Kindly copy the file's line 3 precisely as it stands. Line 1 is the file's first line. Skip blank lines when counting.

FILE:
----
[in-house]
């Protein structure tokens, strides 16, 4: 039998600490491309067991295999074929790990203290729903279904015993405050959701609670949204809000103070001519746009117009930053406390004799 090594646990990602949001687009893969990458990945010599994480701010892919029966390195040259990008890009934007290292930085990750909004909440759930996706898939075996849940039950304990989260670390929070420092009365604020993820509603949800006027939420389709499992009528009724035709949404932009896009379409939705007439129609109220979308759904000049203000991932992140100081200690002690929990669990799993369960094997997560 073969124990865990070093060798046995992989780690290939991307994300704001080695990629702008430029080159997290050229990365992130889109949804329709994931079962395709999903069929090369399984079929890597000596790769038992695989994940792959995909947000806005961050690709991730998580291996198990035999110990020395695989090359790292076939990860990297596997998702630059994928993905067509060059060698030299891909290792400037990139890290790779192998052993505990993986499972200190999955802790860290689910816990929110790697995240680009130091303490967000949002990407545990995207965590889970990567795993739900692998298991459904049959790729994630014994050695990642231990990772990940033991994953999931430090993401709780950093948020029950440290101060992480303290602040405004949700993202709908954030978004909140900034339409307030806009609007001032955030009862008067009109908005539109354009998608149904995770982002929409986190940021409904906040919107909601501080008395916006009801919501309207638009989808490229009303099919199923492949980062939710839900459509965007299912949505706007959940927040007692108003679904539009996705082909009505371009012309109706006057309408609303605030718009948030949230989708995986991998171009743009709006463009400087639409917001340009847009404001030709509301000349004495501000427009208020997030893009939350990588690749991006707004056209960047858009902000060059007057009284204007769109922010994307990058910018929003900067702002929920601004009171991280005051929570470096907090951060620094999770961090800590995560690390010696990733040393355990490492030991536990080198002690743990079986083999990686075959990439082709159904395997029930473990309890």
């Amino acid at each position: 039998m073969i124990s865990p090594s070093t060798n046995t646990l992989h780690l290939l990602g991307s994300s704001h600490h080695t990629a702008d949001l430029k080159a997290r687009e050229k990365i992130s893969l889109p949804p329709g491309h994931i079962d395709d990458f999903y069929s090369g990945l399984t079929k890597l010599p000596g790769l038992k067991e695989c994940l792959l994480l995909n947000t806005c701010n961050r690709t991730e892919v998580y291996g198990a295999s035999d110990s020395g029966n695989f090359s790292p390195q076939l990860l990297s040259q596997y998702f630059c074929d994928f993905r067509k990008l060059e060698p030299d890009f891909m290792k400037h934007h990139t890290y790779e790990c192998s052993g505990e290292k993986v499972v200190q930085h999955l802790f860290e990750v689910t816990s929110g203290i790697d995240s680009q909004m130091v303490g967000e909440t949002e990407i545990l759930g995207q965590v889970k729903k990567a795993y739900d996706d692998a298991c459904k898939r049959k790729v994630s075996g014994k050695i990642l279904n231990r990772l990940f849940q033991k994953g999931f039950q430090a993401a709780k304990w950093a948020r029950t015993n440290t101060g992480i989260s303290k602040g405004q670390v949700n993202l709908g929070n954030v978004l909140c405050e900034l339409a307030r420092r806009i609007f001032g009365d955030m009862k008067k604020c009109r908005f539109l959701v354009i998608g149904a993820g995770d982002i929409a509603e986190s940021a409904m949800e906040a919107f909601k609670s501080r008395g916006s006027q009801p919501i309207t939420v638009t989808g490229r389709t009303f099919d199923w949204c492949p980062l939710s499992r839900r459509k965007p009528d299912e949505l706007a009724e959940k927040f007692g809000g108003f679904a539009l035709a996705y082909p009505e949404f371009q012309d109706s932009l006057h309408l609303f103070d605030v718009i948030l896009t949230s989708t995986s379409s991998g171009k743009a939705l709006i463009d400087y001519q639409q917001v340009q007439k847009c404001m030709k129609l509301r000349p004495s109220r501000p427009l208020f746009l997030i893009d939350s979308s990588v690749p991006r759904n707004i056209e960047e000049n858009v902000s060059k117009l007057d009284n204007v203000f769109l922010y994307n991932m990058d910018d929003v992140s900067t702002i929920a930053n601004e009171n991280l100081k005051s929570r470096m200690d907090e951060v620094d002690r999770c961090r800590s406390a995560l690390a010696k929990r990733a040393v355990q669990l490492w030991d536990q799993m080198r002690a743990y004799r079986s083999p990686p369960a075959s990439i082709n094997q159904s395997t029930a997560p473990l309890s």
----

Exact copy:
């Amino acid at each position: 039998m073969i124990s865990p090594s070093t060798n046995t646990l992989h780690l290939l990602g991307s994300s704001h600490h080695t990629a702008d949001l430029k080159a997290r687009e050229k990365i992130s893969l889109p949804p329709g491309h994931i079962d395709d990458f999903y069929s090369g990945l399984t079929k890597l010599p000596g790769l038992k067991e695989c994940l792959l994480l995909n947000t806005c701010n961050r690709t991730e892919v998580y291996g198990a295999s035999d110990s020395g029966n695989f090359s790292p390195q076939l990860l990297s040259q596997y998702f630059c074929d994928f993905r067509k990008l060059e060698p030299d890009f891909m290792k400037h934007h990139t890290y790779e790990c192998s052993g505990e290292k993986v499972v200190q930085h999955l802790f860290e990750v689910t816990s929110g203290i790697d995240s680009q909004m130091v303490g967000e909440t949002e990407i545990l759930g995207q965590v889970k729903k990567a795993y739900d996706d692998a298991c459904k898939r049959k790729v994630s075996g014994k050695i990642l279904n231990r990772l990940f849940q033991k994953g999931f039950q430090a993401a709780k304990w950093a948020r029950t015993n440290t101060g992480i989260s303290k602040g405004q670390v949700n993202l709908g929070n954030v978004l909140c405050e900034l339409a307030r420092r806009i609007f001032g009365d955030m009862k008067k604020c009109r908005f539109l959701v354009i998608g149904a993820g995770d982002i929409a509603e986190s940021a409904m949800e906040a919107f909601k609670s501080r008395g916006s006027q009801p919501i309207t939420v638009t989808g490229r389709t009303f099919d199923w949204c492949p980062l939710s499992r839900r459509k965007p009528d299912e949505l706007a009724e959940k927040f007692g809000g108003f679904a539009l035709a996705y082909p009505e949404f371009q012309d109706s932009l006057h309408l609303f103070d605030v718009i948030l896009t949230s989708t995986s379409s991998g171009k743009a939705l709006i463009d400087y001519q639409q917001v340009q007439k847009c404001m030709k129609l509301r000349p004495s109220r501000p427009l208020f746009l997030i893009d939350s979308s990588v690749p991006r759904n707004i056209e960047e000049n858009v902000s060059k117009l007057d009284n204007v203000f769109l922010y994307n991932m990058d910018d929003v992140s900067t702002i929920a930053n601004e009171n991280l100081k005051s929570r470096m200690d907090e951060v620094d002690r999770c961090r800590s406390a995560l690390a010696k929990r990733a040393v355990q669990l490492w030991d536990q799993m080198r002690a743990y004799r079986s083999p990686p369960a075959s990439i082709n094997q159904s395997t029930a997560p473990l309890s």